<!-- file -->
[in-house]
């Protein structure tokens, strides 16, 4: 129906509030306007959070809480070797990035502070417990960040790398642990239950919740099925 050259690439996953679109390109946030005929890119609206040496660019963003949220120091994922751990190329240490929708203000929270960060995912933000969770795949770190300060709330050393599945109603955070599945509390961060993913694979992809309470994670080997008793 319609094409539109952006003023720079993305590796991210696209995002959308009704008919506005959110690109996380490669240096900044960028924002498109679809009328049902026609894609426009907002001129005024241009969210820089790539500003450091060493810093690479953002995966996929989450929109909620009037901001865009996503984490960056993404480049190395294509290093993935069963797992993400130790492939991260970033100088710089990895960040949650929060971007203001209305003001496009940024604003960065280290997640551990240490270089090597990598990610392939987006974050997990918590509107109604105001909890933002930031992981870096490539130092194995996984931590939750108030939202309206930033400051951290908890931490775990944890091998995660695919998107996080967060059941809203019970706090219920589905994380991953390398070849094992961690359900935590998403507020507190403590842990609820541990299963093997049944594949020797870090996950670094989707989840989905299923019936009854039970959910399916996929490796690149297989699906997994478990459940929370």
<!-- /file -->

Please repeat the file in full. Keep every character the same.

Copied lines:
[in-house]
């Protein structure tokens, strides 16, 4: 129906509030306007959070809480070797990035502070417990960040790398642990239950919740099925 050259690439996953679109390109946030005929890119609206040496660019963003949220120091994922751990190329240490929708203000929270960060995912933000969770795949770190300060709330050393599945109603955070599945509390961060993913694979992809309470994670080997008793 319609094409539109952006003023720079993305590796991210696209995002959308009704008919506005959110690109996380490669240096900044960028924002498109679809009328049902026609894609426009907002001129005024241009969210820089790539500003450091060493810093690479953002995966996929989450929109909620009037901001865009996503984490960056993404480049190395294509290093993935069963797992993400130790492939991260970033100088710089990895960040949650929060971007203001209305003001496009940024604003960065280290997640551990240490270089090597990598990610392939987006974050997990918590509107109604105001909890933002930031992981870096490539130092194995996984931590939750108030939202309206930033400051951290908890931490775990944890091998995660695919998107996080967060059941809203019970706090219920589905994380991953390398070849094992961690359900935590998403507020507190403590842990609820541990299963093997049944594949020797870090996950670094989707989840989905299923019936009854039970959910399916996929490796690149297989699906997994478990459940929370």